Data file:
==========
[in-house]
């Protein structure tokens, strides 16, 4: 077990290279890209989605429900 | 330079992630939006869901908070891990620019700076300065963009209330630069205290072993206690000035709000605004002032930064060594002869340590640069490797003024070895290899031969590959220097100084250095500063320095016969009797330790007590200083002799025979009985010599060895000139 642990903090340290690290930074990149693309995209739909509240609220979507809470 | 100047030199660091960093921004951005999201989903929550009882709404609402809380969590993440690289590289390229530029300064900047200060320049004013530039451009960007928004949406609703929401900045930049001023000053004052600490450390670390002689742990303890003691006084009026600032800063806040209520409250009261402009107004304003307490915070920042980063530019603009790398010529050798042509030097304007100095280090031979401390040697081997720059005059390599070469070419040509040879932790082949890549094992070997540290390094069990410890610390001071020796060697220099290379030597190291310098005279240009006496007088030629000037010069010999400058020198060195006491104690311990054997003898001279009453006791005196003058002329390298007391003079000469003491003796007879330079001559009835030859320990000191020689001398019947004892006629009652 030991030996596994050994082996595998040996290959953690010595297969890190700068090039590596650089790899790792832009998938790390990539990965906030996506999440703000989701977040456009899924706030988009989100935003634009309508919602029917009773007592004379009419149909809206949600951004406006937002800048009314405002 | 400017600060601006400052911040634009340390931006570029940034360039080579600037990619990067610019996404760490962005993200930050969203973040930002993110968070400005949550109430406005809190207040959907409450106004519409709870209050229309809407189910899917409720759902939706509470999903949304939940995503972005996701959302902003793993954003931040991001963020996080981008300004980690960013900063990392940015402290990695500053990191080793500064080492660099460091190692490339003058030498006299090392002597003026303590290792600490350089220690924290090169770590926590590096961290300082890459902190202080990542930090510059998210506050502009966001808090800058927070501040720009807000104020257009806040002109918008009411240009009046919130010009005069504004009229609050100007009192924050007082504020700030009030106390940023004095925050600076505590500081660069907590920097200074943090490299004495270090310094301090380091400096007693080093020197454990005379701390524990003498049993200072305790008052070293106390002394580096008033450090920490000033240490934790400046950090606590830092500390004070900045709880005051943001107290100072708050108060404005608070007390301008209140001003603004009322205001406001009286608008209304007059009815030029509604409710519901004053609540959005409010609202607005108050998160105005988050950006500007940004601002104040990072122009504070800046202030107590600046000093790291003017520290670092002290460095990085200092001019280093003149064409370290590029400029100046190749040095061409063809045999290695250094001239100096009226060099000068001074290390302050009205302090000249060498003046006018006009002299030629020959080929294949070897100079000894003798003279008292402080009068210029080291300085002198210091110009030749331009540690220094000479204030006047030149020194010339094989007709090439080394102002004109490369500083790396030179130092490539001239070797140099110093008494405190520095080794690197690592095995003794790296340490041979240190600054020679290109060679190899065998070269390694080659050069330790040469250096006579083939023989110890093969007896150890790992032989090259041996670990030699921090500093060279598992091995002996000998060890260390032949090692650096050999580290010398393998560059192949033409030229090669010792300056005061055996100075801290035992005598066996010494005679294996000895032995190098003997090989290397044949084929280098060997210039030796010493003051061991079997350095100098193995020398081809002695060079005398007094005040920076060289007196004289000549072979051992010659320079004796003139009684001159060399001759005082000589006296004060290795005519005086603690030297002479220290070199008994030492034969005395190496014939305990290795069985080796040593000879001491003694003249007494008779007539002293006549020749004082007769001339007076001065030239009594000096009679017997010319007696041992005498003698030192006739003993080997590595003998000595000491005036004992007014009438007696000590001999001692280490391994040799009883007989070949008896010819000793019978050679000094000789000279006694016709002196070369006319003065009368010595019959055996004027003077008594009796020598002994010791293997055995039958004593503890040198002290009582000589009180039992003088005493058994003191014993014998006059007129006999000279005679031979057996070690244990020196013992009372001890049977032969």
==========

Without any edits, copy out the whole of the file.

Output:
[in-house]
């Protein structure tokens, strides 16, 4: 077990290279890209989605429900 | 330079992630939006869901908070891990620019700076300065963009209330630069205290072993206690000035709000605004002032930064060594002869340590640069490797003024070895290899031969590959220097100084250095500063320095016969009797330790007590200083002799025979009985010599060895000139 642990903090340290690290930074990149693309995209739909509240609220979507809470 | 100047030199660091960093921004951005999201989903929550009882709404609402809380969590993440690289590289390229530029300064900047200060320049004013530039451009960007928004949406609703929401900045930049001023000053004052600490450390670390002689742990303890003691006084009026600032800063806040209520409250009261402009107004304003307490915070920042980063530019603009790398010529050798042509030097304007100095280090031979401390040697081997720059005059390599070469070419040509040879932790082949890549094992070997540290390094069990410890610390001071020796060697220099290379030597190291310098005279240009006496007088030629000037010069010999400058020198060195006491104690311990054997003898001279009453006791005196003058002329390298007391003079000469003491003796007879330079001559009835030859320990000191020689001398019947004892006629009652 030991030996596994050994082996595998040996290959953690010595297969890190700068090039590596650089790899790792832009998938790390990539990965906030996506999440703000989701977040456009899924706030988009989100935003634009309508919602029917009773007592004379009419149909809206949600951004406006937002800048009314405002 | 400017600060601006400052911040634009340390931006570029940034360039080579600037990619990067610019996404760490962005993200930050969203973040930002993110968070400005949550109430406005809190207040959907409450106004519409709870209050229309809407189910899917409720759902939706509470999903949304939940995503972005996701959302902003793993954003931040991001963020996080981008300004980690960013900063990392940015402290990695500053990191080793500064080492660099460091190692490339003058030498006299090392002597003026303590290792600490350089220690924290090169770590926590590096961290300082890459902190202080990542930090510059998210506050502009966001808090800058927070501040720009807000104020257009806040002109918008009411240009009046919130010009005069504004009229609050100007009192924050007082504020700030009030106390940023004095925050600076505590500081660069907590920097200074943090490299004495270090310094301090380091400096007693080093020197454990005379701390524990003498049993200072305790008052070293106390002394580096008033450090920490000033240490934790400046950090606590830092500390004070900045709880005051943001107290100072708050108060404005608070007390301008209140001003603004009322205001406001009286608008209304007059009815030029509604409710519901004053609540959005409010609202607005108050998160105005988050950006500007940004601002104040990072122009504070800046202030107590600046000093790291003017520290670092002290460095990085200092001019280093003149064409370290590029400029100046190749040095061409063809045999290695250094001239100096009226060099000068001074290390302050009205302090000249060498003046006018006009002299030629020959080929294949070897100079000894003798003279008292402080009068210029080291300085002198210091110009030749331009540690220094000479204030006047030149020194010339094989007709090439080394102002004109490369500083790396030179130092490539001239070797140099110093008494405190520095080794690197690592095995003794790296340490041979240190600054020679290109060679190899065998070269390694080659050069330790040469250096006579083939023989110890093969007896150890790992032989090259041996670990030699921090500093060279598992091995002996000998060890260390032949090692650096050999580290010398393998560059192949033409030229090669010792300056005061055996100075801290035992005598066996010494005679294996000895032995190098003997090989290397044949084929280098060997210039030796010493003051061991079997350095100098193995020398081809002695060079005398007094005040920076060289007196004289000549072979051992010659320079004796003139009684001159060399001759005082000589006296004060290795005519005086603690030297002479220290070199008994030492034969005395190496014939305990290795069985080796040593000879001491003694003249007494008779007539002293006549020749004082007769001339007076001065030239009594000096009679017997010319007696041992005498003698030192006739003993080997590595003998000595000491005036004992007014009438007696000590001999001692280490391994040799009883007989070949008896010819000793019978050679000094000789000279006694016709002196070369006319003065009368010595019959055996004027003077008594009796020598002994010791293997055995039958004593503890040198002290009582000589009180039992003088005493058994003191014993014998006059007129006999000279005679031979057996070690244990020196013992009372001890049977032969």